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[This is kluge.]Where some ideas are stranger than others...

FICTION at the Moonspeaker

The Moonspeaker:
Where Some Ideas Are Stranger Than Others...

Walking

The beginning is in an unusual place. Halfway under a bed, gazing across beige short shag carpet, towards a brown plaid velcro clasped wallet. Besides the bed, and the wallet, there is almost nothing else in the room, in terms of furniture, or belongings. Just the bed, with a flowered bed spread and an awful flowered and frilly bedskirt. The closet to the right of the bed is empty, the few toys and books placed in boxes and carried elsewhere the day before. The walls are pristine, no sign of a tack or even a streak. Which is no surprise, since there had been a rule against marking the walls. To the left of the bed, between it and the window, is a wheeled table, the sort people put televisions on in the seventies. Only an ancient radio with a dial tuner and a volume switch is on it now. It seems appropriate to leave the radio. The faux wood finish of the folding closet doors is a curious contrast to the beige venetian blinds, shut tight against the daylight. There was a rule against turning the light on in the evening before the Sun set, but also a rule against adjusting the blinds to maximize the light.

A glance out the window, past dust and metal slats and black dots left behind by the flies, is the garden. Marked into neat sections by two sidewalks, home of patches of lawn there were rules against stepping on, and the large plots of raspberry bushes, strawberry plants, and zuchini. Trees interrupt the vista in places, things to stand by and water for at least an hour in pounding Sun. The most foolish time to water, but there was a rule about doing as ordered. Beyond this, there lies a garden of vegetables stretching all the way back onto the utility verge, itself full of waist high grass any time of the year. Glance to the east, and notice how there is a gap to see through, with no buildings, or trees, or hills in the way. Eventually, the route does go east. But not yet.

Leaving the room reveals a grey carpet with brown speckles. Supposedly a hard wearing, homey carpet. Unlike the carpet in the room, it has loose loops that small, pointy objects can be caught in. The stretch of carpet is broken by a rug with long white hair. Some unfortunate animal once wore that skin. A goat perhaps. Pinning it down is a heavy coffee table with cast iron legs and a glass top. For a small child, it was an interesting place to play Alice in Wonderland. A tattered green couch and chair sit on either side of the table, and on one side is an always unlit fireplace. Across from that are sliding patio doors opening onto a grey painted deck, pristine of homey things like deck chairs, or shoes, or toys. Hard to believe that this is an expensive house, or a truly lived in one. There is a stain on the rug by the sliding doors, where a stunned sparrow fell after colliding with those infamous doors. After a few moments, it recovered itself and flew away. One corner holds a large television set. The rule had recently become that only one person may watch it. To enforce this, the plug is pulled out of the outlet just enough to prevent it from receiving electricity. It is easy to ignore this rule during working hours.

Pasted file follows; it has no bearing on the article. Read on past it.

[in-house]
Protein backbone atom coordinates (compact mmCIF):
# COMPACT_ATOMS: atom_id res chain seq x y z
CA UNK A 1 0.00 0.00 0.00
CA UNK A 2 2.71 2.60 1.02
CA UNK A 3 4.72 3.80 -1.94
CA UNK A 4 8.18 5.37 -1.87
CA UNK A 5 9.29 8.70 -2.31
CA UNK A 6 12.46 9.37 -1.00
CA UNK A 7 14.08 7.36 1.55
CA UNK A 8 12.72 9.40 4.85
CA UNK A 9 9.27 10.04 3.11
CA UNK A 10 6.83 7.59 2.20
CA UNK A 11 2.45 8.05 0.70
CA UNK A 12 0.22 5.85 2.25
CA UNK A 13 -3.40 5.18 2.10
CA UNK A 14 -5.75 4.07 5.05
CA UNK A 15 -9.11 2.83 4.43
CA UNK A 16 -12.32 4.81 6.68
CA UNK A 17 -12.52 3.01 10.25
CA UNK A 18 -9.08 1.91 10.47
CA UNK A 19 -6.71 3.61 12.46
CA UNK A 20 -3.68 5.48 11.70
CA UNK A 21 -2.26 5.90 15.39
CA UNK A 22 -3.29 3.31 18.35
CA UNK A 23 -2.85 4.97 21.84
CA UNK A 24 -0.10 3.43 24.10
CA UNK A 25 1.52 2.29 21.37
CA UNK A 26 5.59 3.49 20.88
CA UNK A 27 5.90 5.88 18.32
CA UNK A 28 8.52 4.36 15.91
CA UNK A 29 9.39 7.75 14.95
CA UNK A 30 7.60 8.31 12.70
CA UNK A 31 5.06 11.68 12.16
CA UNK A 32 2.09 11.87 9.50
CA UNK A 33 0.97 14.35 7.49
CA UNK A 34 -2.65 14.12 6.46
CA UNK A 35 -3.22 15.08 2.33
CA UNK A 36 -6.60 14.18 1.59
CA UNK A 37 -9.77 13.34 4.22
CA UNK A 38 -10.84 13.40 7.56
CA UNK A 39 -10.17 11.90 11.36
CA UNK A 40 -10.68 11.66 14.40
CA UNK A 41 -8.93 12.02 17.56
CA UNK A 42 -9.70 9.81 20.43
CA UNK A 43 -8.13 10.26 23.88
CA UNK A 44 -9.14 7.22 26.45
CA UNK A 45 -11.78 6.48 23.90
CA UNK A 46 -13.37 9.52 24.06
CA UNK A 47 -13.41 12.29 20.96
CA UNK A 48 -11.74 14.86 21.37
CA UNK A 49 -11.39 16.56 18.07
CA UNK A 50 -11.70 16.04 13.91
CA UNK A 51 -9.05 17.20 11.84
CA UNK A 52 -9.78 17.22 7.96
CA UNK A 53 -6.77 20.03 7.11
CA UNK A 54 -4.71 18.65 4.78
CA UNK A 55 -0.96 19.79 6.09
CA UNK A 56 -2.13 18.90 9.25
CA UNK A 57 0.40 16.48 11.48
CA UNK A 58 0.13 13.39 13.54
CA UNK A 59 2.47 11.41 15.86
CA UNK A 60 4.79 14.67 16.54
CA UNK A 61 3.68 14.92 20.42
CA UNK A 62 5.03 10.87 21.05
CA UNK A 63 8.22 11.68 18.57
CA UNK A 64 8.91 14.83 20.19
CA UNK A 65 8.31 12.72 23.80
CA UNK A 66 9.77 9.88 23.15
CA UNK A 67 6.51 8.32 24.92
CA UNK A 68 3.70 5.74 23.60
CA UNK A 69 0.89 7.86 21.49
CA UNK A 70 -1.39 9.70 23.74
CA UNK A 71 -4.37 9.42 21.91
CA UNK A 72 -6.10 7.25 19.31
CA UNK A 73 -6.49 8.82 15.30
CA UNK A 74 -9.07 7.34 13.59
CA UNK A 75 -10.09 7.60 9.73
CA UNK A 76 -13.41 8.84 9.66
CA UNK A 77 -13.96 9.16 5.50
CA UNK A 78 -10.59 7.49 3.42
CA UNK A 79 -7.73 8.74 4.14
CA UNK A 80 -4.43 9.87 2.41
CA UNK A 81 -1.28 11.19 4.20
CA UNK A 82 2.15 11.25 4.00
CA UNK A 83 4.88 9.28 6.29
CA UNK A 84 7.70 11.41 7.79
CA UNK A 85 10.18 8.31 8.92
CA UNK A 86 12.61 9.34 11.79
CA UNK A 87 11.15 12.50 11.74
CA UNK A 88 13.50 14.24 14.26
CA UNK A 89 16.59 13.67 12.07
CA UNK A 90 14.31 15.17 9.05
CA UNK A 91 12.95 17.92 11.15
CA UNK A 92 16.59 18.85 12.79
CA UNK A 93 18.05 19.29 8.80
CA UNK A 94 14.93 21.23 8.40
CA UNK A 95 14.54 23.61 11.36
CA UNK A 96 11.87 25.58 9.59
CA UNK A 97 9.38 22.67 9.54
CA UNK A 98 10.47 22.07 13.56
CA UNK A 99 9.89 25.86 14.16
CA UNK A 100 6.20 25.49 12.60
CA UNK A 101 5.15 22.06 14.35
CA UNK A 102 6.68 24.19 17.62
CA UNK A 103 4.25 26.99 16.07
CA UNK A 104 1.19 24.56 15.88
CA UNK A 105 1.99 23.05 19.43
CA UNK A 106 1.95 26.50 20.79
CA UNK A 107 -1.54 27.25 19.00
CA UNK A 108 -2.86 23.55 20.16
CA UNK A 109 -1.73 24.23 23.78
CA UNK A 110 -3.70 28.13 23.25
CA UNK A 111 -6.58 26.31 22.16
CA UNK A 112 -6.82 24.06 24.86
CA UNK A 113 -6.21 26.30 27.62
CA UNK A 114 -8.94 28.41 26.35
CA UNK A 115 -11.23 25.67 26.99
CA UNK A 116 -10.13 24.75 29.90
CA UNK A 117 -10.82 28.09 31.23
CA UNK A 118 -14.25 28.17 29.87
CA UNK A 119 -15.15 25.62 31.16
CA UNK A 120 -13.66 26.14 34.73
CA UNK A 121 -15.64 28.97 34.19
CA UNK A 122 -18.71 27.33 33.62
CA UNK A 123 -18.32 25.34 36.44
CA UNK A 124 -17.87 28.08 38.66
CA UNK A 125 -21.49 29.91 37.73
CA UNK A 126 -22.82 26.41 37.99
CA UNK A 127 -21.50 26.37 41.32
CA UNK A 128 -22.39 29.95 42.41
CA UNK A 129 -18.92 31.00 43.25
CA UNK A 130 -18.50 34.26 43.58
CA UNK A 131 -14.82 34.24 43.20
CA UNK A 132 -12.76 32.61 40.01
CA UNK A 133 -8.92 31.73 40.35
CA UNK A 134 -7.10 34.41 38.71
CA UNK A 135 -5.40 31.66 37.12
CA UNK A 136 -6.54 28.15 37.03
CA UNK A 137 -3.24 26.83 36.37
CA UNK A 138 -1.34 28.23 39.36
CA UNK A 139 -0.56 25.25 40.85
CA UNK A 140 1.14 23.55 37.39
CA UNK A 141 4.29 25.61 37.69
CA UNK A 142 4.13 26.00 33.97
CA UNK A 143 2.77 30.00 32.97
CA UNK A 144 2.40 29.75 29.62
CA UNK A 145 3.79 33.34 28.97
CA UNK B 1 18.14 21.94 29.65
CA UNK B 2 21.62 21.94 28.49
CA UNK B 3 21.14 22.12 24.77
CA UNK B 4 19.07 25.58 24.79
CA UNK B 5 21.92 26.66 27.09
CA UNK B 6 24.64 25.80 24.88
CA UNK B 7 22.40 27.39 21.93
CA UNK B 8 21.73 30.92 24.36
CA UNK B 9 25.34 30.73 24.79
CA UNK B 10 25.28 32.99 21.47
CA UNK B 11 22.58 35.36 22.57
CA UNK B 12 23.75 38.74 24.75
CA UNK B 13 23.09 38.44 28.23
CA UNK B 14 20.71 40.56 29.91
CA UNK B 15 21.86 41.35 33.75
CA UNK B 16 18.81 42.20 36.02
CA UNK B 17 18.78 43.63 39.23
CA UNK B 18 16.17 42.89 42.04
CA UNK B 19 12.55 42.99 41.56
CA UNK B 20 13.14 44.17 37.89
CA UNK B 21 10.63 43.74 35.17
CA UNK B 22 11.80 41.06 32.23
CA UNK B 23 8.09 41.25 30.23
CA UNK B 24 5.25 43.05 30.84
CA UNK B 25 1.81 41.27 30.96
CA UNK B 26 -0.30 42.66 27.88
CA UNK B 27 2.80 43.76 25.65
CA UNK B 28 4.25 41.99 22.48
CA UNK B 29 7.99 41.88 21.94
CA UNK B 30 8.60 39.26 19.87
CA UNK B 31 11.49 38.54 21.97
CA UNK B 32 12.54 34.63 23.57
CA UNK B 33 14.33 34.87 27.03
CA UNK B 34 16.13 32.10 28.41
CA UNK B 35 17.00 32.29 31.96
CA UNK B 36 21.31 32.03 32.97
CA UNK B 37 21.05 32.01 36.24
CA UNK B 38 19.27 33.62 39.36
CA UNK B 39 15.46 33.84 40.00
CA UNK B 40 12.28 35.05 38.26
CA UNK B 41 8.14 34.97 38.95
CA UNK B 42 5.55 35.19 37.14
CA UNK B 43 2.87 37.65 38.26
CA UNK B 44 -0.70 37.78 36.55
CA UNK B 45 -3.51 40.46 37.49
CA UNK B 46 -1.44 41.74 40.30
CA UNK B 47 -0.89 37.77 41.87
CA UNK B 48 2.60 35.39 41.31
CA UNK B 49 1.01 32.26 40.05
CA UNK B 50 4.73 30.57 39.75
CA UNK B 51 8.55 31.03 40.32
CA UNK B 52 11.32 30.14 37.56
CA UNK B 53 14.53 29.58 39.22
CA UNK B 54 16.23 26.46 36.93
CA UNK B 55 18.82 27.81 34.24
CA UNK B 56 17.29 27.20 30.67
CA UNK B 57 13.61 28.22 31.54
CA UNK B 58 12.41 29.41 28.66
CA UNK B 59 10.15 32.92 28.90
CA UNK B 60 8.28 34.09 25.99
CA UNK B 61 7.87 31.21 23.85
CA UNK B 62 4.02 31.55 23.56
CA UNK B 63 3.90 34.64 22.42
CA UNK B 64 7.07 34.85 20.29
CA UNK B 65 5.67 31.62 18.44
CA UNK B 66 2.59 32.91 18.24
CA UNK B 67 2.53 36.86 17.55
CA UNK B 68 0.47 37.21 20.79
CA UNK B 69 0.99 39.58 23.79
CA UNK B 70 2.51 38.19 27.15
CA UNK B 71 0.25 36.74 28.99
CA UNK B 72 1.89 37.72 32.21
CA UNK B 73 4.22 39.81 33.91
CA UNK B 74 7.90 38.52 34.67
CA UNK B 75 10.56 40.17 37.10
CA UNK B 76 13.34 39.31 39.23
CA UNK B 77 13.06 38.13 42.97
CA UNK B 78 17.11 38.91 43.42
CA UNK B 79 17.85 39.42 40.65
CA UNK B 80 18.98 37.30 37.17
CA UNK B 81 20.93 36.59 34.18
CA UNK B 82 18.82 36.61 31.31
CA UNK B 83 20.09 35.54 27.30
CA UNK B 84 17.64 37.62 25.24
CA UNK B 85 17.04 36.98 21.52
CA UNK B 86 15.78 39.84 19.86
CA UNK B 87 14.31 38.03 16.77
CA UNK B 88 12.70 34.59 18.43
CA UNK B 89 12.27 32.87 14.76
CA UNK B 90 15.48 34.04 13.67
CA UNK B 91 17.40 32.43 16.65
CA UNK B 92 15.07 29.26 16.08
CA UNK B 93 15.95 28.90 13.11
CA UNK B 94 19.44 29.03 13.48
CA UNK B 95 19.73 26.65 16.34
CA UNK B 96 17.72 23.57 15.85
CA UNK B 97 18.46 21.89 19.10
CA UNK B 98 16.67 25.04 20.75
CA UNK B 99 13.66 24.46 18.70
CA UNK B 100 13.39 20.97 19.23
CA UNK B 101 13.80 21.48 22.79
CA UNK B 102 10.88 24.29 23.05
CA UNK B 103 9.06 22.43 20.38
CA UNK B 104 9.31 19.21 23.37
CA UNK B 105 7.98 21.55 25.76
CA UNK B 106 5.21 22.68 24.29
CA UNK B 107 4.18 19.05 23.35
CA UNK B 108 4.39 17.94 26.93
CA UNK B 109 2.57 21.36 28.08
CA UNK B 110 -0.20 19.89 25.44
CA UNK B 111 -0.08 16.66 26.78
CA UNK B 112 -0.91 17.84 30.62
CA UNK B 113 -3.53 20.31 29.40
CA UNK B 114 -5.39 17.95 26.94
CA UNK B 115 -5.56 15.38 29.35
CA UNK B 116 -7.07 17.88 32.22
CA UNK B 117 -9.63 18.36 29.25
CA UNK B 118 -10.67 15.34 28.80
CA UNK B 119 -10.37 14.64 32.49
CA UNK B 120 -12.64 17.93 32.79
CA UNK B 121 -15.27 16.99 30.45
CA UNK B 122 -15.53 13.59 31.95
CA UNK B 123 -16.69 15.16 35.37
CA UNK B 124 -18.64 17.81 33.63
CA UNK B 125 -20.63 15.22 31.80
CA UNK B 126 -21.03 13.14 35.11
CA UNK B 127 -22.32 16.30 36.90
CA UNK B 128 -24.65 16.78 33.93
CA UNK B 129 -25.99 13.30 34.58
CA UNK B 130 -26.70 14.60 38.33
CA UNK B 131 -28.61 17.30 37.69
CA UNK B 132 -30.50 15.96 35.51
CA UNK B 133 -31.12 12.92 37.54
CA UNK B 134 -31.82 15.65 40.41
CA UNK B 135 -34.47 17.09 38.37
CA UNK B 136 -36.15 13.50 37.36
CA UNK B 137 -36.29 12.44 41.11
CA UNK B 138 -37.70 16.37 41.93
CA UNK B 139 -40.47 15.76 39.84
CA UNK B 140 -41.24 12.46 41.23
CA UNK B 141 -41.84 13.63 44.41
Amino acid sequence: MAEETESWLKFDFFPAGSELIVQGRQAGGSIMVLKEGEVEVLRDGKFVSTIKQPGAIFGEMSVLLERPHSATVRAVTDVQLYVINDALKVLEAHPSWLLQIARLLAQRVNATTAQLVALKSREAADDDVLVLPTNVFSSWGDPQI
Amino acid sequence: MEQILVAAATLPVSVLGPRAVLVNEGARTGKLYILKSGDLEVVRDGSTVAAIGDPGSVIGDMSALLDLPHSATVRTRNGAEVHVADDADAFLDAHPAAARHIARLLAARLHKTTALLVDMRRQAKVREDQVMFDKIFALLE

The kitchen with the futuristic island and even more futuristic appliances sits beyond this strangely tattered and yet opulent living room. It is a pristine kitchen. No dishes in the sink, no garbage under the sink, nothing in the refrigerator. A glance behind each brown cupboard door reveals old, chipped dishes, beaten up saucepans, deformed plastic cups. Out of reach is a small selection of good china. A very strange house, but this is the point. This is a deliberate effect, the one the rules were meant to achieve, the one that will exist now that the others who do not set the rules are leaving.

There is another room, the one that faces the street. It contains the expensive and utterly unused dining set with four chairs. Or perhaps six. That part is difficult to remember. The full and impossibly heavy china cabinet sits against the wall, and the dining set sits before it, a Victorian tableau. How weirdly appropriate, in this Dickensian, transparency causing place.

A table in front of the bay window holds a huge stereo system, affected by the same rule as the television set. It became too much trouble to reset the radio stations after circumventing that rule. Books line the floor along the two remaining walls, dusty and mourning for bookshelves. Many are old textbooks, wrapped in McGill university protective paper. Only a few truly stand out. The book on ancient Greek. The two drawing books. The collected works of Hans Christian Andersen. There is one bookshelf, which is in the other room, facing the sliding patio doors. Full of paperbacks. Several of them must have been carried back from an adult bookstore. They sit out in full view. The rulemaker seems to believe that the ruled cannot read.